Posts Tagged ‘ Design ’

Tea For Three? Don’t Mind If I Do.


Designed for modern microliving, the Double Compact Tea Maker does just as the name suggests. It’s been reduced to the bare essentials without sacrificing functionality to accommodate small households of 1, 2, or 3 people with limited kitchen space.  The “pot” actually consists of two internal pots. The infuser and the teapot are located inside of the water pot. The advantage of this twist in design is that it provides a better brewing experience by eliminating the possibility of accidental overturning and drip. Furthermore, it heats the pot in all direction to ensure an even brew.

The most important part of the project is the innovative brewing method. The tea maker directs the water to the inside of the pot tanks to the inverted conic structure inside the steam top where it is boiled. In just twenty minutes, the tea pot will fill with water. This gradual filling brews the tea in a tasty way without burning it or tainting the taste. Not only function, its glass-on-glass design is almost artistic and sculptural, meaning you’ll be happy to leave it out on your countertop.

Paint Me Up Scotty.


It was not that long ago at all that we posted some amazing work from Ekaterina Belinskaya, but here some more is yet again.  Yet again this incredible photographer has caused wonder and amazement to the eye with this series of these wildly fantastical shots.  The collection is titled  “Paint Me Up”… Check the method.

The COMB Construct Bench.


It’s difficult to believe that a design as beautiful as this is composed almost entirely of recycled materials. Named after the shape that makes up its two flexible seating points, COMB is constructed from blown out bike inner tubes and plywood leftovers. The bike tubes form the stretchy surface for the honeycomb-shaped sections that sink in to create a comfy, form-fitting seat when one drops down. When they stand, it pops back up to form a planar surface with the rest of the bench again. It’s the softer side of wood seating.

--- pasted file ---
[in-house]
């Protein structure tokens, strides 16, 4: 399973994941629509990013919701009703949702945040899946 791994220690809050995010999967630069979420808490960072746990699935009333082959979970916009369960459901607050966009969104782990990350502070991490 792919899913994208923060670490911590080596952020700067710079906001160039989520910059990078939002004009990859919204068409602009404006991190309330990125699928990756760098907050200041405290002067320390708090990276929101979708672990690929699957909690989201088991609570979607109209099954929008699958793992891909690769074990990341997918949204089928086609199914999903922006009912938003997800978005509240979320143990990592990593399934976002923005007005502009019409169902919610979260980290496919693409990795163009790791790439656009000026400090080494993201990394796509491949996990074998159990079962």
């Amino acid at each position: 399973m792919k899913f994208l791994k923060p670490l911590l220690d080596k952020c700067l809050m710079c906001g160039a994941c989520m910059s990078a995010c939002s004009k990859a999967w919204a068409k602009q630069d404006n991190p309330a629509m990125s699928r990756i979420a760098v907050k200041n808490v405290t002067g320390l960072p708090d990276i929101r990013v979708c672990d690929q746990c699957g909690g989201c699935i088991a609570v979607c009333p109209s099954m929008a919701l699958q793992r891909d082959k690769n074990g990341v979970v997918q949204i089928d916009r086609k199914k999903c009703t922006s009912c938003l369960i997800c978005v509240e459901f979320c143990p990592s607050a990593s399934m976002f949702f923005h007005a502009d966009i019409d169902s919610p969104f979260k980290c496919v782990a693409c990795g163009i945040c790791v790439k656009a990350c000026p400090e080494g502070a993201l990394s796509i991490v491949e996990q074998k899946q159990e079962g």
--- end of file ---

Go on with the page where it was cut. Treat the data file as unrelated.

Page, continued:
Bedrooms By The Tech-Giants?


It’s unlikely that companies like Apple or Facebook will ever foray into designing home interiors, but a little wishful thinking never hurt anybody. In this post we look at conceptual bedrooms, designed with the language and characteristics of 6 of today’s technology giants.  Right above is the conceptual Apple bedroom. Looking like someone cleared out an Apple Store and put a bed in there, there’s something very pure and pristine about the interiors. Undeniably Apple, right? Designed to look sensible and straightforward, the room comes with a white interior, a full sized window (or should we call it a bezel-less window?!), and even trees within glass enclosures. Elaborate, opulent, yet clean.

Right above is the conceptual Apple bedroom. Looking like someone cleared out an Apple Store and put a bed in there, there’s something very pure and pristine about the interiors. Undeniably Apple, right? Designed to look sensible and straightforward, the room comes with a white interior, a full sized window (or should we call it a bezel-less window?!), and even trees within glass enclosures. Elaborate, opulent, yet clean.  Then comes Facebook’s bedroom. Using blue to bring a fun-yet-not-garish vibe to the bedroom, the interiors make use of signature facebook elements, from FB reactions, to neon likes, wallpaper made of personalized messages on the left, to even a literal brick wall on the right that reminds you of the time when you “would write on peoples’ walls” on Facebook. Oh, and I love the cheeky wardrobe in the corner with the grey tees.

Everything about Google’s bedroom screams fun. Using Google’s brand colors and going completely nuts with the decor, the Google bedroom is more fun and vibrant than an environment conducive to sleep. Swing, slide, foosball table, and a literal faux grass playground, you’re much more likely to work from home in the Google bedroom.  The Netflix bedroom takes chilling very seriously. A TV with a home theater, stocked refrigerator, lounge-sofa, and a bed that looks oh-so-inviting, you’re bound to stay in bed and binge-watch your favorite shows. The interiors look quite like a theater with low-key lighting and the use of red gives it the signature Netflix flavor. Points if you notice the colorful lights near the window that do a hat-tip to Netflix’s Stranger Things.